There are Lutherans who criticize some of the traditional teachings of the Lutheran confessions. The Finns and the great Lutheran theologian, Wolfhart Pannenberg, are foremost examples. Unfortunately, the JD does not acknowledge this intra-Lutheran situation. Nor are these contemporary Lutherans peripheral to the dialogue--they are some of its central proponents! Does this imply that many Lutheran proponents of the JD would reject some of the traditional teachings of Lutheranism? If so, do they agree with the JD in its implicit claim not to contradict any of those traditional teachings?

Moreover, when one dialogues with Lutherans who accept "all" of the traditional teachings--the various texts enshrined in the Book of Concord--one encounters many different points of view. Some claim to read these texts in ways that accord with what I have outlined of the Catholic teaching. Others read these texts as diametrically opposed to the Catholic faith. Others fall somewhere in between, noting a number of real and substantial disagreements.

The upshot is this: We do not have a consensus of interpretation on the very identity of Lutheranism. Therefore, the JD's claim to reconcile Lutheran and Catholic positions on justification begs the question: Which Lutheranism?

One of the chief arguments of my book is to show, according to a somewhat straightforward reading of these texts, a reading that has not been absent among Lutherans over the centuries, that the Lutheran communions and Catholicism originally taught contradictory theses on justification. If my contention is true, then the Catholic Church and those Lutheran communions following such a reaching of these texts can never come to full communion on this issue unless one or the other changes its doctrine. By "change" I mean "alteration" and not organic development. Yet, the JD implicitly excludes the need for any alteration, any retraction of past doctrines. This is one of the chief difficulties I raise in my book. So far, the only incisive response to my argument is but a question: "Which Lutheranism?" Now, if that question is raised in earnest, I will have succeeded with one of my intentions--to foster a fruitfully critical reflection on the truth of the ecumenical situation. Indeed, I hoped my book would elicit just such a question.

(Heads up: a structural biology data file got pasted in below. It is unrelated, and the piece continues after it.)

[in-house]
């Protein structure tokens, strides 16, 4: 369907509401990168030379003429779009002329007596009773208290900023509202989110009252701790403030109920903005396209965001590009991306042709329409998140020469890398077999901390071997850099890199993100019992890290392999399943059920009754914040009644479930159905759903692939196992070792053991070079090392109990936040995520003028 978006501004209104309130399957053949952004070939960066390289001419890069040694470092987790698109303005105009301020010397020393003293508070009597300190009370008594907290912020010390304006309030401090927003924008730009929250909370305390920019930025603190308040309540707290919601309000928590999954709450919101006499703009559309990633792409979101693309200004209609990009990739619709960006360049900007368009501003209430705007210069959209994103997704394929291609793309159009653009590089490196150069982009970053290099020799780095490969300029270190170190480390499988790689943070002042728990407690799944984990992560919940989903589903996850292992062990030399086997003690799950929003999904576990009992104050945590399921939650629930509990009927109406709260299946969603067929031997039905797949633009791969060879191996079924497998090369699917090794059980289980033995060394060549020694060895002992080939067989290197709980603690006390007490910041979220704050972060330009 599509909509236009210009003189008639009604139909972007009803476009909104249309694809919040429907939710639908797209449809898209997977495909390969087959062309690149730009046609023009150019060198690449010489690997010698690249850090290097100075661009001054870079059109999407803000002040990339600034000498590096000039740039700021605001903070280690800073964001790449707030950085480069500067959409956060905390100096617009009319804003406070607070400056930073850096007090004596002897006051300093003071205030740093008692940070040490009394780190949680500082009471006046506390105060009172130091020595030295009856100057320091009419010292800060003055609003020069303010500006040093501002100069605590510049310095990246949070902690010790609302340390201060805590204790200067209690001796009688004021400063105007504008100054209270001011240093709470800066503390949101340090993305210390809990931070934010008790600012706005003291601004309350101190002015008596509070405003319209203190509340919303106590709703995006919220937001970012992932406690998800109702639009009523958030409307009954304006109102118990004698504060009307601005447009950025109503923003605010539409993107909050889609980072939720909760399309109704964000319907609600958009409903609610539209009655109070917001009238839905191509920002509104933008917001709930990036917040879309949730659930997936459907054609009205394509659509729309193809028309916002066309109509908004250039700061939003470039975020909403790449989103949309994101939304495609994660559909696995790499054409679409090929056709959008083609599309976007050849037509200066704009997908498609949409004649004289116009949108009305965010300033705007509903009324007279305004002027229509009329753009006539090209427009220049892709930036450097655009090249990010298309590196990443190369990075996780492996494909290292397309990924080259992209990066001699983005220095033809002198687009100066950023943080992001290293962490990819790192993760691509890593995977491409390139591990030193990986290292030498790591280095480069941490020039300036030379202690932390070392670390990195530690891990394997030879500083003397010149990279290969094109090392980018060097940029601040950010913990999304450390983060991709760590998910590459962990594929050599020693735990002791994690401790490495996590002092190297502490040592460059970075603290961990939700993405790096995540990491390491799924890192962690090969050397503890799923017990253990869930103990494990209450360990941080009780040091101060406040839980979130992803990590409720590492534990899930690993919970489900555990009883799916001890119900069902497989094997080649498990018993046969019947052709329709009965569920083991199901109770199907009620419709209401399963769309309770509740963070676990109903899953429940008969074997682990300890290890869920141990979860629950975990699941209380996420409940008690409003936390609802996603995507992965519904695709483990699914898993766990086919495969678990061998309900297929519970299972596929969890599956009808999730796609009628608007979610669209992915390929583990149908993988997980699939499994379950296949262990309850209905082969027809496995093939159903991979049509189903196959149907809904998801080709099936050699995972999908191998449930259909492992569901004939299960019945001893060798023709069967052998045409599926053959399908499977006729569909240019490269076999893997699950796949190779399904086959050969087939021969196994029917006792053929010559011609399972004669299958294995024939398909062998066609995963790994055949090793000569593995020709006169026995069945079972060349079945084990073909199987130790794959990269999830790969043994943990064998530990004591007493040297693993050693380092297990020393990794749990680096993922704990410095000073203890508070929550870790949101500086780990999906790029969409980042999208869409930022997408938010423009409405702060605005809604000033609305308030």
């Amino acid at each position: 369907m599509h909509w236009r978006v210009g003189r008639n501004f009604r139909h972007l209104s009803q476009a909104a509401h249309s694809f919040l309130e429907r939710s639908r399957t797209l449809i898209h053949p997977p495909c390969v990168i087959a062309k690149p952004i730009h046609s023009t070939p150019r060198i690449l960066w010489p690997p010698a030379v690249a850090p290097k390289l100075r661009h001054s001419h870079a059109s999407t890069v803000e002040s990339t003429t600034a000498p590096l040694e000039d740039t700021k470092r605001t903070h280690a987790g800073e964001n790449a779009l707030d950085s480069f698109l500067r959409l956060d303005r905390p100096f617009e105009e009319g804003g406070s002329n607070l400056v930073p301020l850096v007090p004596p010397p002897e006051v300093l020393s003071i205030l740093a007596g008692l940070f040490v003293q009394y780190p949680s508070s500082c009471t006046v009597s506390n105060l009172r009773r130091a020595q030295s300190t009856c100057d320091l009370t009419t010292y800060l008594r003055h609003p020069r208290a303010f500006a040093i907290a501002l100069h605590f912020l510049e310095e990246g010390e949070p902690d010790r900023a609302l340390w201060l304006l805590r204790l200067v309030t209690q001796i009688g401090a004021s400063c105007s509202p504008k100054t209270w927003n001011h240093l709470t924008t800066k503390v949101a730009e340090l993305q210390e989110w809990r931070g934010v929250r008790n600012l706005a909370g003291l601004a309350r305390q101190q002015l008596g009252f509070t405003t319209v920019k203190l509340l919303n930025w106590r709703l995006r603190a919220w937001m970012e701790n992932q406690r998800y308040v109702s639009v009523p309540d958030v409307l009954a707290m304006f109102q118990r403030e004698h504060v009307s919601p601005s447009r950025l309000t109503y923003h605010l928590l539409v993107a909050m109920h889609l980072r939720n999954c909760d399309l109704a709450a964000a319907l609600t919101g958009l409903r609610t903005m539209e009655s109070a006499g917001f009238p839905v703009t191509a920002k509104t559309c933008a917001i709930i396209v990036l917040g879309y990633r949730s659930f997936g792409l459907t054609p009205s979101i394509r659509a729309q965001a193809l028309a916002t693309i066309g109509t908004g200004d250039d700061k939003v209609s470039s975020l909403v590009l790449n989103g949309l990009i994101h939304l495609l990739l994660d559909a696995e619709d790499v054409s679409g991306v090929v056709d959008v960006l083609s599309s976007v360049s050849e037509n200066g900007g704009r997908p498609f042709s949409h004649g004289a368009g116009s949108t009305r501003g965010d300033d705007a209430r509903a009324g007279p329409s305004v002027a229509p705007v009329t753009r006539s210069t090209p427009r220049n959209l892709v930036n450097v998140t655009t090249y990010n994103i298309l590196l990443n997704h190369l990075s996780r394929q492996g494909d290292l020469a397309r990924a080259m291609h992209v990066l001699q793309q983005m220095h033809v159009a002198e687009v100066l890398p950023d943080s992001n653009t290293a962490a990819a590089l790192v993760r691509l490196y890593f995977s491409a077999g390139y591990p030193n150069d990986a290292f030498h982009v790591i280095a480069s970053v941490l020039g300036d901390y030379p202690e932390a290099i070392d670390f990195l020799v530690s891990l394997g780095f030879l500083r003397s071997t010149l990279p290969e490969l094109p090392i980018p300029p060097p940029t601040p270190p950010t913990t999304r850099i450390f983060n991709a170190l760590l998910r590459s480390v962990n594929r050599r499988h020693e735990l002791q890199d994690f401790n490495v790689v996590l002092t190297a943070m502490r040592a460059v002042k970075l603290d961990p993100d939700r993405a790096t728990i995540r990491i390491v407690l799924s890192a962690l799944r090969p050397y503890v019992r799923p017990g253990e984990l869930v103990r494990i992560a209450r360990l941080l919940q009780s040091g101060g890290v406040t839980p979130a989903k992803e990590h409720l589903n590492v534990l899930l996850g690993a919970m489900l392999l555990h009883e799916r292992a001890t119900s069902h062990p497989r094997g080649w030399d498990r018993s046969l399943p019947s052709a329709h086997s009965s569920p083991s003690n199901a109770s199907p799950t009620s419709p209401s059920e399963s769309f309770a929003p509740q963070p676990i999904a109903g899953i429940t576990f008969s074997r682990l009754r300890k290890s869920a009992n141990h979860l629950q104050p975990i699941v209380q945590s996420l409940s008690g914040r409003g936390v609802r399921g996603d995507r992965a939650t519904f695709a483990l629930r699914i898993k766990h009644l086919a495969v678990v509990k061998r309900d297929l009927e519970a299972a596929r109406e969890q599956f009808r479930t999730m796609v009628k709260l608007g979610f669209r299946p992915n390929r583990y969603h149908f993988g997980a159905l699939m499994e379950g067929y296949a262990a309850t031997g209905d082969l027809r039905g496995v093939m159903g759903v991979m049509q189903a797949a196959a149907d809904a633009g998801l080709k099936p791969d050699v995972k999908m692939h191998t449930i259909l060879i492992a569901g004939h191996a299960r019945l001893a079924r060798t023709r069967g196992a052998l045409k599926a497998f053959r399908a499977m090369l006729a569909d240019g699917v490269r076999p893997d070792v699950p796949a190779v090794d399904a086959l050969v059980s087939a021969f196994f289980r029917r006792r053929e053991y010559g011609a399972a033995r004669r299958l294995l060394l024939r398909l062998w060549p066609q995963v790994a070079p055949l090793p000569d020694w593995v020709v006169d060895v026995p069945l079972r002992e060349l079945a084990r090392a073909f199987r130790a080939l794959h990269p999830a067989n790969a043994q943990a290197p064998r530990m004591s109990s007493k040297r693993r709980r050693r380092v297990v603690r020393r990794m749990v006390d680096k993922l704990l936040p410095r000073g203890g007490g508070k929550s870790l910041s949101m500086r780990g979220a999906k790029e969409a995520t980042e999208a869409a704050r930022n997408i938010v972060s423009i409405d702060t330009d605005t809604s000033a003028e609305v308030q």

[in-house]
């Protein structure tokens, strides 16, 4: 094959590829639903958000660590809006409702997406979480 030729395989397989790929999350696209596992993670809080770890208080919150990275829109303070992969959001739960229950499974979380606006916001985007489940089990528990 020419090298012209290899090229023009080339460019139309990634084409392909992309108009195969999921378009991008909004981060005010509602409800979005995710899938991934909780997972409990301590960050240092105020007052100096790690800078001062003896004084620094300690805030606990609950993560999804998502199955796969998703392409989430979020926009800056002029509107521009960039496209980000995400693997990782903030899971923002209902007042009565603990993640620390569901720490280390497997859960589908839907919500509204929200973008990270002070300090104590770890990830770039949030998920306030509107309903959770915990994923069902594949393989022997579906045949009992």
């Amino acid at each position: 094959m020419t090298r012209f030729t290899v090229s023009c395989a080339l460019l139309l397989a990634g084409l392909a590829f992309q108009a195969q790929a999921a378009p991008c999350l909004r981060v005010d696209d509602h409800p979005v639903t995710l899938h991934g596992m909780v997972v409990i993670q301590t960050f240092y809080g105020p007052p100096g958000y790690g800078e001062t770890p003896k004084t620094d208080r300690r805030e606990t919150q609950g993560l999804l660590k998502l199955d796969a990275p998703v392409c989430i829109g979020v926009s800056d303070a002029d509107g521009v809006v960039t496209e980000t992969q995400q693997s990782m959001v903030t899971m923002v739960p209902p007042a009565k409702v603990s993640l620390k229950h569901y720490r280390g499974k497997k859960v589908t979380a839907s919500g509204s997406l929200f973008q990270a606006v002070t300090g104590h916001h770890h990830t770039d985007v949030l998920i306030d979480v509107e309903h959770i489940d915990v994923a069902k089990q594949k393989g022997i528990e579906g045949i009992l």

IgnatiusInsight.com: Was the Council of Trent, in its decrees on justification, most concerned with Luther's ideas, or did it address a range of Protestant teachings?